The next sudden stop
Sebnem Kalemli-Ozcan 07 January 2014
Financial crises are generally preceded by credit booms and a build-up of external debts. Although it is unclear whether Turkey is experiencing a financial bubble, as of 2013, 58% of the corporate sector’s debt was denominated in foreign currencies. This column argues that this explains the Central Bank of Turkey’s interventions to prop up the value of the Turkish lira. Given the relatively low level of reserves and the unfolding corruption scandal, it is a critical question how long the Bank can continue to do so.
The ominous facts are well known – the strongest predictors of financial crises are domestic credit booms and external debts (Reinhart and Rogoff 2011). In emerging markets, credit booms are generally preceded by large capital inflows (Reinhart and Reinhart 2010). Many high-growth emerging markets have been receiving capital inflows for the last five years as the developed economies have been attending to their wounds from the Global Financial Crisis. Now the tide is reversing. Emerging markets are experiencing slowdowns in growth and widening current-account deficits.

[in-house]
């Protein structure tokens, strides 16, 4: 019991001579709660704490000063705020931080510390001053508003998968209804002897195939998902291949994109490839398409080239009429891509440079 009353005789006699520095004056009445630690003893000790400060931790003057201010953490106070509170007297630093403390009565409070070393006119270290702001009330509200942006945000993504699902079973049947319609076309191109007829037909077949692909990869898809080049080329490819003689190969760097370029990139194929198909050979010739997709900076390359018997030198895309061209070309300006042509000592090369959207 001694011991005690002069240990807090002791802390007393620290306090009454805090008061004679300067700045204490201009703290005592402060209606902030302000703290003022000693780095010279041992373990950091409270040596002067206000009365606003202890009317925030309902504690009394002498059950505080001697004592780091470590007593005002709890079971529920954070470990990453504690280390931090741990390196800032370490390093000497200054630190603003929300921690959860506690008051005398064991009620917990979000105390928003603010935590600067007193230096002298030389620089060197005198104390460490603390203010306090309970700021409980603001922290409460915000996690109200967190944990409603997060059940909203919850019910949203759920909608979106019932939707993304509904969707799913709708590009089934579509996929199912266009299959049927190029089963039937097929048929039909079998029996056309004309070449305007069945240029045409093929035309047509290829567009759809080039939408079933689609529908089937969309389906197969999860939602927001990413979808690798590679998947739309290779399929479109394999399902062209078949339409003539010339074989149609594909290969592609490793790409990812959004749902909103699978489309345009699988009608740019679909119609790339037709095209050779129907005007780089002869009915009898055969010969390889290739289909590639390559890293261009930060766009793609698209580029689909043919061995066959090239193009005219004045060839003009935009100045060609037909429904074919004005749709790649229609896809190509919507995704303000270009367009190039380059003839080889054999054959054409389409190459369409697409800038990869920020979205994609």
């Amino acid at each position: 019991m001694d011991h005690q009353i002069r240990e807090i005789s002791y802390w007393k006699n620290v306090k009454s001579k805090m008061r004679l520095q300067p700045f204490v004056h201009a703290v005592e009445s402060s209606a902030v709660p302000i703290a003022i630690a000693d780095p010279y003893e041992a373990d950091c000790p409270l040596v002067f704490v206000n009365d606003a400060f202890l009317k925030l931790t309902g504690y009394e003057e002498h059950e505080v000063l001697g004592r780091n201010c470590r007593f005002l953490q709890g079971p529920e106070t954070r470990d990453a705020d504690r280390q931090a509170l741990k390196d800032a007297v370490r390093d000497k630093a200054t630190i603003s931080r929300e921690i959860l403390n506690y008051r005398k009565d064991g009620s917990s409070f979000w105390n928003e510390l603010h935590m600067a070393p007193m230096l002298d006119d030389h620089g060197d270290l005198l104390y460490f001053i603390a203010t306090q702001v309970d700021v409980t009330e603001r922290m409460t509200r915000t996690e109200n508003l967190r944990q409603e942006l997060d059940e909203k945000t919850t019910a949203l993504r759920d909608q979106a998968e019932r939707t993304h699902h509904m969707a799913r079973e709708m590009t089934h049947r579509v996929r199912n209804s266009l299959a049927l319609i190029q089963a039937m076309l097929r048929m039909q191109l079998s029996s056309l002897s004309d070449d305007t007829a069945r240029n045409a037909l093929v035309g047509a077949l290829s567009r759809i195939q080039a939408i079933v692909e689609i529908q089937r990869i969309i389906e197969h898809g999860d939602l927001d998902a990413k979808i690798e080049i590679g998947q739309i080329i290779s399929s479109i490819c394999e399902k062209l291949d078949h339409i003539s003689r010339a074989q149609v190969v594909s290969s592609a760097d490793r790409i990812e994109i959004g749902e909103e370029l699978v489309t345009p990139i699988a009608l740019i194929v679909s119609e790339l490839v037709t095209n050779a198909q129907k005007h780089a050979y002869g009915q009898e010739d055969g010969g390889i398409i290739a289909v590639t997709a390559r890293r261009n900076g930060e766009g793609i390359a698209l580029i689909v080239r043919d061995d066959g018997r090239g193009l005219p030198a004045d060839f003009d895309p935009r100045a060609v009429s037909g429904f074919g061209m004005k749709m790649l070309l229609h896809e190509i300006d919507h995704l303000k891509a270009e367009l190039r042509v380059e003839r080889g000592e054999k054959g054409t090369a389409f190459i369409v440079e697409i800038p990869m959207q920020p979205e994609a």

Financial markets International finance
capital flows, emerging markets, global financial crisis, sudden stops, Turkey, tapering, liability dollarisation
Whither Turkish pre-accession?
Philipp Böhler, Can Selçuki, Jacques Pelkmans 01 April 2012
Turkey has been a candidate for EU membership for 15 years. Some have argued that its best chance of gaining entry is to join the European Economic Area first. This column argues that such a move would be bad for Turkey and bad for Europe.
This year marks the 15th year of Turkey’s application for EU membership.
EU membership, Turkey
Turkey’s resistance to trade liberalisation with the EU through temporary trade barriers
Baybars Karacaovali 04 September 2011
Turkey has been one of the more active users of antidumping policies since 1989. This column suggests trade policy commitments with the EU may explain the recent rise in such temporary trade barriers. It adds that China has borne the brunt of Turkey’s protection over the 2000s, being involved in 43% of all antidumping cases and 82% of investigations.